Motley Moose – Archive

Since 2008 – Progress Through Politics

A Victory Tainted

During the primaries, I was disappointed that Hillary did so poorly among African-Americans, but I understood the desire among African-Americans to see a member of their own community in the White House. African-Americans are basically invisible in the media and in politics. To finally have a public figure of this stature is an important achievement, not just for African-Americans, but the entire world.

The reaction in the African-America community has been a beautiful thing to witness. This picture of Rev. Jesse Jackson, Sr. while watching Senator Obama’s speech speaks a thousand words.


Eugene Robinson, a columnist for the Washington Post, penned a beautiful column called Morning in America.

I almost lost it Tuesday night when television cameras found the Rev. Jesse Jackson in the crowd at Chicago’s Grant Park and I saw the tears streaming down his face. His brio and bluster were gone, replaced by what looked like awestruck humility and unrestrained joy. I remembered how young he was in 1968 when he stood on the balcony of the Lorraine Motel with the Rev. Martin Luther King Jr., moments before King was assassinated and hours before America’s cities were set on fire.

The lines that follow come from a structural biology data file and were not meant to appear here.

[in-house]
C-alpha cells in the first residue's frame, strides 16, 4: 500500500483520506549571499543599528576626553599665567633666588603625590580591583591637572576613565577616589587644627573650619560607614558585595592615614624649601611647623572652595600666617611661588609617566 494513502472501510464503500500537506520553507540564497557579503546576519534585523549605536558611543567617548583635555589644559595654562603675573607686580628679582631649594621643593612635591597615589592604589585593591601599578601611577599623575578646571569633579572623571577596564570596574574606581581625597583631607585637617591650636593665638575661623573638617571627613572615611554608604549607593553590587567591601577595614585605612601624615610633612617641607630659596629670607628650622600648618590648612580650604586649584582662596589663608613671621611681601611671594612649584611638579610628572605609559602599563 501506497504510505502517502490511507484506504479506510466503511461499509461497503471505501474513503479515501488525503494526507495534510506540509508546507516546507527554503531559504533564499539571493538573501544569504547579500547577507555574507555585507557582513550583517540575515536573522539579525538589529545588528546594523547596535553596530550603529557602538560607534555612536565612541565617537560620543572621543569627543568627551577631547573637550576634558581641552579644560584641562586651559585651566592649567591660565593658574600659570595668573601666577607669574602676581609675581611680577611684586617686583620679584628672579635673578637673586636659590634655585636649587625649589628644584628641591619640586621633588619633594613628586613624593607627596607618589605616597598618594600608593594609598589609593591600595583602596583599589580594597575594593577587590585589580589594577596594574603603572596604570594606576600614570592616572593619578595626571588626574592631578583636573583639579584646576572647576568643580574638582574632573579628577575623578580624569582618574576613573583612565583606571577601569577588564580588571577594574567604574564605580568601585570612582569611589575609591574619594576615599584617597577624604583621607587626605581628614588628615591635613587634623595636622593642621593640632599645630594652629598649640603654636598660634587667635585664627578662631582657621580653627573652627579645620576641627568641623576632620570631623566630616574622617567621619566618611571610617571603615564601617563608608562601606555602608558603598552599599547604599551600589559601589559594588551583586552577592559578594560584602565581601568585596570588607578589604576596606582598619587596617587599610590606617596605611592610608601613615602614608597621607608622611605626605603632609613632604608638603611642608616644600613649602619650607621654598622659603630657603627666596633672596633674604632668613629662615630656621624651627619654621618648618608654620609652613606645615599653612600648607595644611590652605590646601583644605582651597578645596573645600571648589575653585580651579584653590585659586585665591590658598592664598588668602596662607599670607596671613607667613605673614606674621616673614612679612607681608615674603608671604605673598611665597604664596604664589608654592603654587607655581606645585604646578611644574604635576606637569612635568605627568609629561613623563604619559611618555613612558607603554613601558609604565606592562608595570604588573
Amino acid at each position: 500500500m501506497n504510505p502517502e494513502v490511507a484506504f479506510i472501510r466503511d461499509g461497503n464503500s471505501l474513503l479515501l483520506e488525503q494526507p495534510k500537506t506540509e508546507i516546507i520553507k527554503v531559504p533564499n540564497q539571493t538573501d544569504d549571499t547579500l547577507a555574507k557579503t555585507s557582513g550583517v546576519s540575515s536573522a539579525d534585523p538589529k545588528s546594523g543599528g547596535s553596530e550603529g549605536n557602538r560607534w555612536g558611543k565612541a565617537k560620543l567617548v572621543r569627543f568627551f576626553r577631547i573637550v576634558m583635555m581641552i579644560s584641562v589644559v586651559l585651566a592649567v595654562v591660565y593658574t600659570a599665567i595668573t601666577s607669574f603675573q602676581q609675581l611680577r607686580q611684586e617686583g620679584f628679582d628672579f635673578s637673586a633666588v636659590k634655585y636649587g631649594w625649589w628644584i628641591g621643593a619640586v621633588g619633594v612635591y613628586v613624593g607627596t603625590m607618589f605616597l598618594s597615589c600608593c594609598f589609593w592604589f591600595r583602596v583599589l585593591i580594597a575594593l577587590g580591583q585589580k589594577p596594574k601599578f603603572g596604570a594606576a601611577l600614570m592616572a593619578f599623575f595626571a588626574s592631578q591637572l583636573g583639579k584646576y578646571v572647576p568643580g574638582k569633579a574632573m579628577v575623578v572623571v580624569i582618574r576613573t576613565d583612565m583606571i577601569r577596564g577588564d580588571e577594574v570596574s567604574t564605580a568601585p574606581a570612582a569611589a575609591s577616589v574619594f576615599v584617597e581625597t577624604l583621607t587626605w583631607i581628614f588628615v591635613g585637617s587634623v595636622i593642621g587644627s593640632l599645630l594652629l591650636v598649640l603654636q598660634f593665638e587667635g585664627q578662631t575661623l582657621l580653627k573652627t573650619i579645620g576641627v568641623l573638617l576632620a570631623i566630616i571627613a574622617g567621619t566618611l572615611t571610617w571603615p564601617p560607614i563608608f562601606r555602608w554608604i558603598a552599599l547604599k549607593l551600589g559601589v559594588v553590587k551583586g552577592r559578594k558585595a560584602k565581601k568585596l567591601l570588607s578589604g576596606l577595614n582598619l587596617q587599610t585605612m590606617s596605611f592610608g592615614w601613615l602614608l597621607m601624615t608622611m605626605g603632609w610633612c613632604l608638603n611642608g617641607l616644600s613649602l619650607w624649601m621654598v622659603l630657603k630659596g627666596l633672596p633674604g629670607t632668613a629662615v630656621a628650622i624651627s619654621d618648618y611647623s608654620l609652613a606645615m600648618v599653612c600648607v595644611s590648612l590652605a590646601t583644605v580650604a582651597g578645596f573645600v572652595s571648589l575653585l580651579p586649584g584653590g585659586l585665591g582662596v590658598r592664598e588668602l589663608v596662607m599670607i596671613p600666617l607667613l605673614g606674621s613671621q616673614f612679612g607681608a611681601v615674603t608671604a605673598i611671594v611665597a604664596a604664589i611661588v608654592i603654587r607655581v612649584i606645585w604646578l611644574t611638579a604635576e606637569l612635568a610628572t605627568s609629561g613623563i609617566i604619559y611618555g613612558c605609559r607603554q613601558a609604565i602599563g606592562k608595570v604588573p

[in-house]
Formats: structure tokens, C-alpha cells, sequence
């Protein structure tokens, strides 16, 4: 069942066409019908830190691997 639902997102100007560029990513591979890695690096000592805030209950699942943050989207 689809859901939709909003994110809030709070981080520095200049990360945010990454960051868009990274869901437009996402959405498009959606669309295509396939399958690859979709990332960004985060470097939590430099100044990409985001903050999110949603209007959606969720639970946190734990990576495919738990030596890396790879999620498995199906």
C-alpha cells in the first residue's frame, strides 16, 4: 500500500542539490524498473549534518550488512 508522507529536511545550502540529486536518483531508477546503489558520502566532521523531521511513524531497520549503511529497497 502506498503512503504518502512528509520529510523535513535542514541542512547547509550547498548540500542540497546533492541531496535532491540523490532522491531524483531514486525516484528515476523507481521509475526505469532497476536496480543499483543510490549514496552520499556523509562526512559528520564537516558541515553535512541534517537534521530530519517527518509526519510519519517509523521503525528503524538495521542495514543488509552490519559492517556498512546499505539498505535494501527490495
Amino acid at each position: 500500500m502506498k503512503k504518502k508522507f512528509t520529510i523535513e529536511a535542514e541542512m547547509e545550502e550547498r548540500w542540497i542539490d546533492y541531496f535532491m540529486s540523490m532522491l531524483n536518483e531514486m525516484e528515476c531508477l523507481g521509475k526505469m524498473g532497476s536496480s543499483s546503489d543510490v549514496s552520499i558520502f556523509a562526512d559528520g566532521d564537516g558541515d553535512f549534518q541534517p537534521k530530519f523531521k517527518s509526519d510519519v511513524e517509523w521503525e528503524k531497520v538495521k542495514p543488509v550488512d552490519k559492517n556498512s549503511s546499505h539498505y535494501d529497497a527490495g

I almost lost it again when I spoke with Rep. John Lewis (D-Ga.), one of the bravest leaders of the civil rights crusade, and asked whether he had ever dreamed he would live to see this day. As Lewis looked for words beyond “unimaginable,” I thought of the beating he received on the Edmund Pettus Bridge and the scars his body still bears.